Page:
My Beautiful Wickedness


Trip to the Science Center
November 1, 2007, 5:06 pm
Filed under: Uncategorized

I picked Kid up from school at class dismissal and asked her if she wanted to go to the local children’s museum of science and tech. It was a freebie day — the whole family could get in for a donated can of food to the local food bank. We used to go nearly every week for a little bit, to observe the animals or do an experiment or just sit and listen to the docent tell us the story of precipitation. We stopped going when our membership expired and we hadn’t been there for about a year — Kid’s getting bigger and her interests are now more experimental rather than observational (hey, what happens if I do this?) and much of the museum is geared to younger children. Still, she was happy to go and see the changed displays (even if she told me in a whisper that “they don’t have much to do with real science.”

Kid’s favorite part was a motion wall that had planets cascading down. Bumping them with your shadow sent them scurrying off in a different direction. Circling them with your shadow would get the machine to blurt out a fact about the planet. This led to a lot of jumping, conducting the planets, Kid and I playing with Saturn like a slightly deflated helium balloon as we touched it back and forth…it was aerobic and fun.

My favorite part, though, was going to the planetarium. The planetarium there has a few seats, but mostly brightly colored gym mats and slantpillows so that you can lay on the floor with your kid and snuggle them while the show goes on overhead. We had a double-header. First, there was the Astronaut show (narrated by Ewan MacGregor) that was a trippy and uneven look at the promise and perils of being an astronaut. It was content-lite (all the astronauts were white guys, morphing from Columbus-the-explorer and back again….no imperial agenda here, y’all). Then we got an actual planetarium show, where the late fall skies were animated and we got some hints of what to look for when we’re out at night. Kid had been happy last night walking around and looking at the stars (which she usually doesn’t get to see, as we live in a rough neighborhood and we don’t typically go out at night…well, she sees them when we go down to Kentucky at my mom’s, but not so much in the fall). I sort of wish we had done this on Tuesday so she would have known what she was looking at. Having your mom say “and that’s Casseopeia….” is not nearly as cool as being able to look up and say “Hey, Mom! Look! Casseopeia!”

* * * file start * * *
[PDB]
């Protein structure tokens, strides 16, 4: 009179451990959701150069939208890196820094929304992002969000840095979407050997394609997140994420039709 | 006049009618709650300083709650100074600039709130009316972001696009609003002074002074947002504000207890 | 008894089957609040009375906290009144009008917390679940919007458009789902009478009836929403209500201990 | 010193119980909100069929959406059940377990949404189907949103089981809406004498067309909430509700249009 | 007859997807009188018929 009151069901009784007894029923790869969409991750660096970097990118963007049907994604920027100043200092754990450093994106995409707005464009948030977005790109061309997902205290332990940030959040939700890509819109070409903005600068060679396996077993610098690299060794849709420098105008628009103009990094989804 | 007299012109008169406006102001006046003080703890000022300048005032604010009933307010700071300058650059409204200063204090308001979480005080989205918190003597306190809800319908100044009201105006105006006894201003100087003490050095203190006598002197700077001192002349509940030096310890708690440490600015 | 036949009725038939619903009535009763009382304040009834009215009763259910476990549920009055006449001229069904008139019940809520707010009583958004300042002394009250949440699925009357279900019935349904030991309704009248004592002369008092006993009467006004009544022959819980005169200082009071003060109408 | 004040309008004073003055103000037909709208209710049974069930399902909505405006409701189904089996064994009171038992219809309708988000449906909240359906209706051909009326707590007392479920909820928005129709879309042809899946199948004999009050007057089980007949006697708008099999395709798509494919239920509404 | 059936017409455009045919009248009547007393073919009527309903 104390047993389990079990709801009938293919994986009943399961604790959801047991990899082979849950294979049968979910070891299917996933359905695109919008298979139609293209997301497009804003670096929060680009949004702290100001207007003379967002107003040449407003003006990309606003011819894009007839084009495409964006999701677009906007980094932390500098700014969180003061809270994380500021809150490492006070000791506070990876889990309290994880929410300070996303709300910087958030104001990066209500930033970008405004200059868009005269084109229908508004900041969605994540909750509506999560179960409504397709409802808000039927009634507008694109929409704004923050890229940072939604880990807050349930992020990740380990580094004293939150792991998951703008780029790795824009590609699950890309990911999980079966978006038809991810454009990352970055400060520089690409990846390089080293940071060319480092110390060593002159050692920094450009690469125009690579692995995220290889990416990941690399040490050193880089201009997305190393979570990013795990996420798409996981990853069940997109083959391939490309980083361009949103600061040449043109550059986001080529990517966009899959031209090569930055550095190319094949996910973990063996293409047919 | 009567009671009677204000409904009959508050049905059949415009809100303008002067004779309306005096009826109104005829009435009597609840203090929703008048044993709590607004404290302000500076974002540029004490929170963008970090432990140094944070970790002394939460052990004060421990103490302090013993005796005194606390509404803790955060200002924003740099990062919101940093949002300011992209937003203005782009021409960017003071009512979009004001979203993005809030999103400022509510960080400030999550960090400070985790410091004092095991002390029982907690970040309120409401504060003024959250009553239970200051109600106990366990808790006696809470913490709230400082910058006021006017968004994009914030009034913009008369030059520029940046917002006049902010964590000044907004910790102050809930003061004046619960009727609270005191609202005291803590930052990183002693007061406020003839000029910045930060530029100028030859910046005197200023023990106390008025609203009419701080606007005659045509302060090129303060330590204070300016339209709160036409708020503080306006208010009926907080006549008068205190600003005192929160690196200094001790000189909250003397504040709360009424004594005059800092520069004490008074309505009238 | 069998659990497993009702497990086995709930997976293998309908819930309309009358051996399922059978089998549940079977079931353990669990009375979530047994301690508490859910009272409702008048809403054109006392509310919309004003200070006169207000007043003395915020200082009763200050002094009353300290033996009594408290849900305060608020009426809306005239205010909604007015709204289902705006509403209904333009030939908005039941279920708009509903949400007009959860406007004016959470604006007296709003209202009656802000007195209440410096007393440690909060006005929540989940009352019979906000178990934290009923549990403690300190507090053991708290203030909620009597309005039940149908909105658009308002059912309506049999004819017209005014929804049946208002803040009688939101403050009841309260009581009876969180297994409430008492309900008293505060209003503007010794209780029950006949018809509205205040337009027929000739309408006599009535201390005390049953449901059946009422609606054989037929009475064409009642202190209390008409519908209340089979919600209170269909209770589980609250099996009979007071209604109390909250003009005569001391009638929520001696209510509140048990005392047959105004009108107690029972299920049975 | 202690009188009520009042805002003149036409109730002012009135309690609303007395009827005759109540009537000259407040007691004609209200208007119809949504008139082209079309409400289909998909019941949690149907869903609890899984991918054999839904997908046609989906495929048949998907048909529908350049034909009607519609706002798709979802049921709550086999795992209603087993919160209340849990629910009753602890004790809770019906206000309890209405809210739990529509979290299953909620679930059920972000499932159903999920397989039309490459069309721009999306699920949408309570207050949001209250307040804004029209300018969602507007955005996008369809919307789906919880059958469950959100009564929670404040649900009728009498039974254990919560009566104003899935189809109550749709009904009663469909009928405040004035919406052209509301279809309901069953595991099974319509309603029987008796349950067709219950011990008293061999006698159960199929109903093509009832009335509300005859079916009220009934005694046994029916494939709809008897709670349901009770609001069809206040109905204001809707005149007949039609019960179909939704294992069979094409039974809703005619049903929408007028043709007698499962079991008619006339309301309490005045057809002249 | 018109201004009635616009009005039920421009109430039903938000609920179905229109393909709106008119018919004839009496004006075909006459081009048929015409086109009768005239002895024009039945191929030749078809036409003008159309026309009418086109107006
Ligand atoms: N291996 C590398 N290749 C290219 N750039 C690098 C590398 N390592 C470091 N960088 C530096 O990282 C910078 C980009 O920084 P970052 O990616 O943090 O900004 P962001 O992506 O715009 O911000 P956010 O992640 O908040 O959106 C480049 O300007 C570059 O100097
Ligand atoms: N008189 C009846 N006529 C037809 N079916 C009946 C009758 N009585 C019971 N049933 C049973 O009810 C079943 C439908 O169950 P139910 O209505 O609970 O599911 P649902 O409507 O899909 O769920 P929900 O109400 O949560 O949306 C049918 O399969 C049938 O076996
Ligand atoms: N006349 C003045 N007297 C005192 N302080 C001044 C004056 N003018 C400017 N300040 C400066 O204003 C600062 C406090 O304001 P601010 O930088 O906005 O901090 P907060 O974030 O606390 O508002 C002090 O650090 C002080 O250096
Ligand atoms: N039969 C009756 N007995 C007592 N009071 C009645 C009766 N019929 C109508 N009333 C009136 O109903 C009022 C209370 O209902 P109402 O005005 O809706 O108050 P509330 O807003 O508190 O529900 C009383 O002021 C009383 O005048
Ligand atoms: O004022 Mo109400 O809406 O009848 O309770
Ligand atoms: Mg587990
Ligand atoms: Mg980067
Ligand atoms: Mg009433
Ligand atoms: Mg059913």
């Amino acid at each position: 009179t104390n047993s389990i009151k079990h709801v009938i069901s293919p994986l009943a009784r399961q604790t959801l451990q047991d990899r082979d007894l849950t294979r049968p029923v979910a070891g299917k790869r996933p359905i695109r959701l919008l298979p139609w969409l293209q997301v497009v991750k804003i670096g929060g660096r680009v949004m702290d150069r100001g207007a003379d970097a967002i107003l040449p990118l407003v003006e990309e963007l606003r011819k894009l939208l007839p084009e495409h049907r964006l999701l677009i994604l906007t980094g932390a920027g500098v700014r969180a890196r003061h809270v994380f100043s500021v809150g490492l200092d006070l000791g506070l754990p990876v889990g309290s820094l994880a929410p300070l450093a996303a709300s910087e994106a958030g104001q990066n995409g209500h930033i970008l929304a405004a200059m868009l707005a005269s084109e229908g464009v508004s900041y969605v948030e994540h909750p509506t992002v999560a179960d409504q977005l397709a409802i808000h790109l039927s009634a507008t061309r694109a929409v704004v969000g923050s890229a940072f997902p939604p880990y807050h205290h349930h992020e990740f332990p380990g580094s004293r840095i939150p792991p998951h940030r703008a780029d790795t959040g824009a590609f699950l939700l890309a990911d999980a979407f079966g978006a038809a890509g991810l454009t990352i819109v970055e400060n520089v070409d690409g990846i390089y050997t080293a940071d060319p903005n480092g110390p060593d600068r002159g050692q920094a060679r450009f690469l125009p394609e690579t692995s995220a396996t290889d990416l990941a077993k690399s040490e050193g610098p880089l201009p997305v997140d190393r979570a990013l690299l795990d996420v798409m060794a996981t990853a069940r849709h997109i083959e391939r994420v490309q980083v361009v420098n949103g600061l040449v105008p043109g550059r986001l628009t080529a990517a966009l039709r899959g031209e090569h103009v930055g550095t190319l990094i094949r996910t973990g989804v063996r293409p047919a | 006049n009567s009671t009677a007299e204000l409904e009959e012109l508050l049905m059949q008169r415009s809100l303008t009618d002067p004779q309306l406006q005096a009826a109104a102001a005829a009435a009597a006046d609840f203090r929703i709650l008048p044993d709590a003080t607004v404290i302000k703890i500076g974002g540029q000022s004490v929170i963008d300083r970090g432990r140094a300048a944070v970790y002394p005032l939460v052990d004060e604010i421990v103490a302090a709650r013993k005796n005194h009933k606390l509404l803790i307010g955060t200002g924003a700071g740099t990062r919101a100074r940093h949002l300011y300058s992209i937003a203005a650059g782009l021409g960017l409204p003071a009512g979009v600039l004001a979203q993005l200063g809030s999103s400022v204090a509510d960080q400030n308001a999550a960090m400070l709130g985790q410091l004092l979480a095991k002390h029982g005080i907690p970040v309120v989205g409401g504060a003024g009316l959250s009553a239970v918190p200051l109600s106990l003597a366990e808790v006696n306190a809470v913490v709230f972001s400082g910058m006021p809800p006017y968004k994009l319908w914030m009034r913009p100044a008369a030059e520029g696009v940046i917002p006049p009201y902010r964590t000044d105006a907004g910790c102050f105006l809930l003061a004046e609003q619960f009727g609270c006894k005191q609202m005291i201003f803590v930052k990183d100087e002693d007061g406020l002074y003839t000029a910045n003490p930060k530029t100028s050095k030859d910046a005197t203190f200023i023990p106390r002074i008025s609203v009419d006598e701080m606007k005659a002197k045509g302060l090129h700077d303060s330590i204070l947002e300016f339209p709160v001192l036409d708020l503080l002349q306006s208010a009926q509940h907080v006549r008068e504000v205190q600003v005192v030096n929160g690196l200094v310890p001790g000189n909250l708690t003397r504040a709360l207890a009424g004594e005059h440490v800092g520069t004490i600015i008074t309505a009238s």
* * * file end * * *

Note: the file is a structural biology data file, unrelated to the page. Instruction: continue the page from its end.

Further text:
So, hell. My grading isn’t going to be as far progressed as I had hoped, but twenty-five years from now, my students (if I am any indication) will have forgotten they ever had my class…whereas, in twenty-five years, my daughter might be snuggling a daughter of her own, laying on the floor of a planetarium, passing the wonder on.

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